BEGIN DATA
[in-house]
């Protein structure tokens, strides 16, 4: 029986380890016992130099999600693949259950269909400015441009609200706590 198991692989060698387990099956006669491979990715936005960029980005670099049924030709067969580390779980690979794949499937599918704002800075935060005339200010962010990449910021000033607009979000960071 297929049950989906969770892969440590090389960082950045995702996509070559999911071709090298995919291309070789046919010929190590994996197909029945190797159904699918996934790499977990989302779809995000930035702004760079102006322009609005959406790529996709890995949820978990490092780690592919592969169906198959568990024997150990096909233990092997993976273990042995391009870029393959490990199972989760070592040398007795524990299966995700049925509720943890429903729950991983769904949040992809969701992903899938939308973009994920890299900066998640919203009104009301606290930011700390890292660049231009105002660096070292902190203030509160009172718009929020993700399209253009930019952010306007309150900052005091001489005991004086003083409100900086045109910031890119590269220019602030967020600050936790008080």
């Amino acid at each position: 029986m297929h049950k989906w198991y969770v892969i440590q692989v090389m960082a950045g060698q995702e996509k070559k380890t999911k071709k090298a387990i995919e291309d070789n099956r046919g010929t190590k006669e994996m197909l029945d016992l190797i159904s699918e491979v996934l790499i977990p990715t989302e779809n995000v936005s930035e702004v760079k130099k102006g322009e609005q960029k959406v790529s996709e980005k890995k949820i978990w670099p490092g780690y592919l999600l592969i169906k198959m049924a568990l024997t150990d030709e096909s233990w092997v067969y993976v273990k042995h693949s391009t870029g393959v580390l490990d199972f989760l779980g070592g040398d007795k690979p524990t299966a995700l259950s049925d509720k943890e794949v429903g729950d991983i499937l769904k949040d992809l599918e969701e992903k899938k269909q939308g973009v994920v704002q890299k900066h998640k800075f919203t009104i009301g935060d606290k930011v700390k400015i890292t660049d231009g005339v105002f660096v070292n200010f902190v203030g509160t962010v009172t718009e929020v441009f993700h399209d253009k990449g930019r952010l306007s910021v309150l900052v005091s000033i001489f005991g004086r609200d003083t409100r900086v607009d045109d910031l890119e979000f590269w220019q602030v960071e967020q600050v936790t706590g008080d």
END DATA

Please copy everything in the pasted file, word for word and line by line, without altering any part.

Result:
[in-house]
């Protein structure tokens, strides 16, 4: 029986380890016992130099999600693949259950269909400015441009609200706590 198991692989060698387990099956006669491979990715936005960029980005670099049924030709067969580390779980690979794949499937599918704002800075935060005339200010962010990449910021000033607009979000960071 297929049950989906969770892969440590090389960082950045995702996509070559999911071709090298995919291309070789046919010929190590994996197909029945190797159904699918996934790499977990989302779809995000930035702004760079102006322009609005959406790529996709890995949820978990490092780690592919592969169906198959568990024997150990096909233990092997993976273990042995391009870029393959490990199972989760070592040398007795524990299966995700049925509720943890429903729950991983769904949040992809969701992903899938939308973009994920890299900066998640919203009104009301606290930011700390890292660049231009105002660096070292902190203030509160009172718009929020993700399209253009930019952010306007309150900052005091001489005991004086003083409100900086045109910031890119590269220019602030967020600050936790008080």
């Amino acid at each position: 029986m297929h049950k989906w198991y969770v892969i440590q692989v090389m960082a950045g060698q995702e996509k070559k380890t999911k071709k090298a387990i995919e291309d070789n099956r046919g010929t190590k006669e994996m197909l029945d016992l190797i159904s699918e491979v996934l790499i977990p990715t989302e779809n995000v936005s930035e702004v760079k130099k102006g322009e609005q960029k959406v790529s996709e980005k890995k949820i978990w670099p490092g780690y592919l999600l592969i169906k198959m049924a568990l024997t150990d030709e096909s233990w092997v067969y993976v273990k042995h693949s391009t870029g393959v580390l490990d199972f989760l779980g070592g040398d007795k690979p524990t299966a995700l259950s049925d509720k943890e794949v429903g729950d991983i499937l769904k949040d992809l599918e969701e992903k899938k269909q939308g973009v994920v704002q890299k900066h998640k800075f919203t009104i009301g935060d606290k930011v700390k400015i890292t660049d231009g005339v105002f660096v070292n200010f902190v203030g509160t962010v009172t718009e929020v441009f993700h399209d253009k990449g930019r952010l306007s910021v309150l900052v005091s000033i001489f005991g004086r609200d003083t409100r900086v607009d045109d910031l890119e979000f590269w220019q602030v960071e967020q600050v936790t706590g008080d």